About the project

In Europe, about 23% of our population is at risk for poverty or social exclusion together with that studies in Europe show that around half of all patients cannot understand basic health care information that is presented to them by healthcare professionals. This segment of the population is clearly underrepresented in health and medical research (Bonevski et al., 2014) and there is also an established priority by the European Commission (2019) that we need to generate a better understanding of specific health and care needs and better solutions for addressing those needs, including specific needs of people in vulnerable stages of life, people with physical or mental impairments, or of population groups in socioeconomic situations with structural disadvantages (https://ec.europa.eu/research/pdf/horizon-europe/annex-1.pdf) in order to improve the transparency and equality in our health care. The first step is to provide healthcare professionals (HCP), patient organisations and other relevant stakeholders with a basic understanding of the role, function and characteristics of research in general together with how to approach this neglected target group.

By implementing an innovative approach for teaching and learning, based upon evidence-based outcomes, as well as designing continuing education and training activities that link with the European Social Charter (ETS no.163) and the European Pillar of Social Rights (2017).

The objectives of this project are to (i) develop, (ii) test (iii) implement and (iv) disseminate the training package for HCP, patient organisations and other relevant stakeholders, enabling them to facilitate person-centred care and support the inclusion of patient and public involvement, especially those from socially disadvantaged groups, in health research. A further objective is to produce a functional training programme, reflective of the sociocultural diversity across Europe. The project aims to make the training material accessible to a broad range of HCP and other relevant stakeholders and will do so through multi-mode delivery.

In the partnership, there is highly experienced researcher partners (Norway, Sweden) and knowledge mobilisation partner that has extensive VET experience (Norway), Health Care providers and other relevant stakeholders (Estonia, Cyprus, Greece, Romania, Serbia, Slovenia, and the Netherlands) who are highly motivated to implement the training into service provision.

Project methodology and activities comprise:
1. A functional and evaluated training material that is based upon research evidence and the needs analysis from the target recipient nations.
2. The training will quickly have an impact through high quality continuing vocational education and training (CVET) that enhances service provision by addressing the need to support the inclusion of patient and public involvement, especially those from socially disadvantaged groups, in health research.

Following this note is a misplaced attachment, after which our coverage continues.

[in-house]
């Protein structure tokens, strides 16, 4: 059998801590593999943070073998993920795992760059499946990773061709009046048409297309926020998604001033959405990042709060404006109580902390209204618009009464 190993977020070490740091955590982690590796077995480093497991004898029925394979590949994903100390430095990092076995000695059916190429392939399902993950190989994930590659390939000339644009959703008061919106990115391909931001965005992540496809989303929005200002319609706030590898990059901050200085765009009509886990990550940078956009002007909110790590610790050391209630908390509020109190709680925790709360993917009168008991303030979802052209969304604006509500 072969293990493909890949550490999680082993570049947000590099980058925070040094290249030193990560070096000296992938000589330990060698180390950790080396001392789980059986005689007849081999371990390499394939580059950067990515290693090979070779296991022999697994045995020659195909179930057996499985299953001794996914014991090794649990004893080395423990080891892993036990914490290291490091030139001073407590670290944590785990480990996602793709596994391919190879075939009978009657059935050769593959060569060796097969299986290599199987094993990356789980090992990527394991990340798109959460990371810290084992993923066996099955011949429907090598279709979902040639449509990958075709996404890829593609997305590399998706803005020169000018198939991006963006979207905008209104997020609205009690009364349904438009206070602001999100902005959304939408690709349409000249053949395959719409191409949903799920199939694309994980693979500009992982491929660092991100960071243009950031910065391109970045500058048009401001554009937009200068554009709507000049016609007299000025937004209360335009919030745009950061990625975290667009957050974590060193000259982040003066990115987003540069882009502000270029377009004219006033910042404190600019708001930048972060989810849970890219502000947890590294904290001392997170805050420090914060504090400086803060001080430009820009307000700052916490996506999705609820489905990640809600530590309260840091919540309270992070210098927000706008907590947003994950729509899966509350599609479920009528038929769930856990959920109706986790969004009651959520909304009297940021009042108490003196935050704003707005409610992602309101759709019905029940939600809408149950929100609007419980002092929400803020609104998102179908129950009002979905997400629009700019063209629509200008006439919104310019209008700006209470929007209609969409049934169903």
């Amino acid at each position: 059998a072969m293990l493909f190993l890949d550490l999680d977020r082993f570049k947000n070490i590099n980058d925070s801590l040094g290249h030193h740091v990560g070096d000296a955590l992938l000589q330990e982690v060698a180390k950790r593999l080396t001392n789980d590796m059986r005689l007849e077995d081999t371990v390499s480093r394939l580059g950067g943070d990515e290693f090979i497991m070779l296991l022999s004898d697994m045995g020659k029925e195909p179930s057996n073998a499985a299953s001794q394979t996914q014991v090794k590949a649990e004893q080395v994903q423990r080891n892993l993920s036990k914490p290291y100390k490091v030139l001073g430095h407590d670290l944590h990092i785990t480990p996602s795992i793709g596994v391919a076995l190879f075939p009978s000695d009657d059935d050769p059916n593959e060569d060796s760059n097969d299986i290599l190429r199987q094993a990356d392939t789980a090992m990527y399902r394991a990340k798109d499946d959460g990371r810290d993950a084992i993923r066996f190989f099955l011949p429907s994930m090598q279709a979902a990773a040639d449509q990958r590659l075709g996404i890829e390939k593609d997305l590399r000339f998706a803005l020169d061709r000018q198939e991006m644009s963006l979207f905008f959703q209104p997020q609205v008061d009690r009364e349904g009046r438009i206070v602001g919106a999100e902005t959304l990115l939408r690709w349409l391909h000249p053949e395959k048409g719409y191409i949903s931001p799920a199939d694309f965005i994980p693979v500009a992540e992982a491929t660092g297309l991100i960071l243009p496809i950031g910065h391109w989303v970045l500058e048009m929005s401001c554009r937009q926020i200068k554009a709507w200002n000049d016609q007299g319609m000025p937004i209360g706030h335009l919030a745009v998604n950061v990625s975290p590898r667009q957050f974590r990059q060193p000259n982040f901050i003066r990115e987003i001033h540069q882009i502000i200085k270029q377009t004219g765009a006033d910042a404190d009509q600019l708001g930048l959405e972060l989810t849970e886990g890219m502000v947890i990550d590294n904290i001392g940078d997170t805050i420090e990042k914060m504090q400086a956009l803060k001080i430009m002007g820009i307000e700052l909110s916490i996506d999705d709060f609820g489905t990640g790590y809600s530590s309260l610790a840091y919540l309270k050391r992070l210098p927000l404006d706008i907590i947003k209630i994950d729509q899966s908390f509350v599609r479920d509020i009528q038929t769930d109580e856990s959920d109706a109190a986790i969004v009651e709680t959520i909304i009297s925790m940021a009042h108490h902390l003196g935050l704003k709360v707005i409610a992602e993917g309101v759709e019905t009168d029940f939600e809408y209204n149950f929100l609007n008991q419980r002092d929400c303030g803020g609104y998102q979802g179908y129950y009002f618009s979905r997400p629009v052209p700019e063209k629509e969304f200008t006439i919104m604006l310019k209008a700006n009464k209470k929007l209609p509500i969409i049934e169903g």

3. Health care organisations and other relevant stakeholders will have access to this open resource material so they can provide continuing education and training that will update their health professionals' knowledge in this area in order to maintain a safe and effective practice
4. As prioritised by the European Commission, it is paramount to create a more sustainable healthcare system that can address that everyone has access to affordable, preventive and curative health care of good quality. Therefore, it is paramount to ensure transparency and equality in health and medical research through improved clinical research and measurement literacy.
5. The training will be economically viable to implement and at the same time, be able to reach a large group of members of healthcare staff, students or other relevant stakeholders. This is due to the methodological design of concrete and focused 1-day training course that emphasis addressing knowledge and skill deficits in this area.

In the long-term, the training package together with its implementation plan will be updated and adapted for other partners' operational directives. The project's key products will remain freely available online for a minimum of 5 years after funding, allowing longer-term access for HCP and relevant stakeholders. It is anticipated that the transnational networks and relationships formed through this project will also lead to new training initiatives and projects across Europe.

The project will result in raising a European awareness of these aspects, which adheres to the established priorities of the European Commission (A strong social Europe for just transitions, Brussels, 14.1.2020 COM(2020); European Commission Communication 'European Disability Strategy 2010-2020: A Renewed Commitment to a Barrier-Free Europe', November 2010; European Commission Communication 'The European Platform against Poverty and Social Exclusion', December 2010).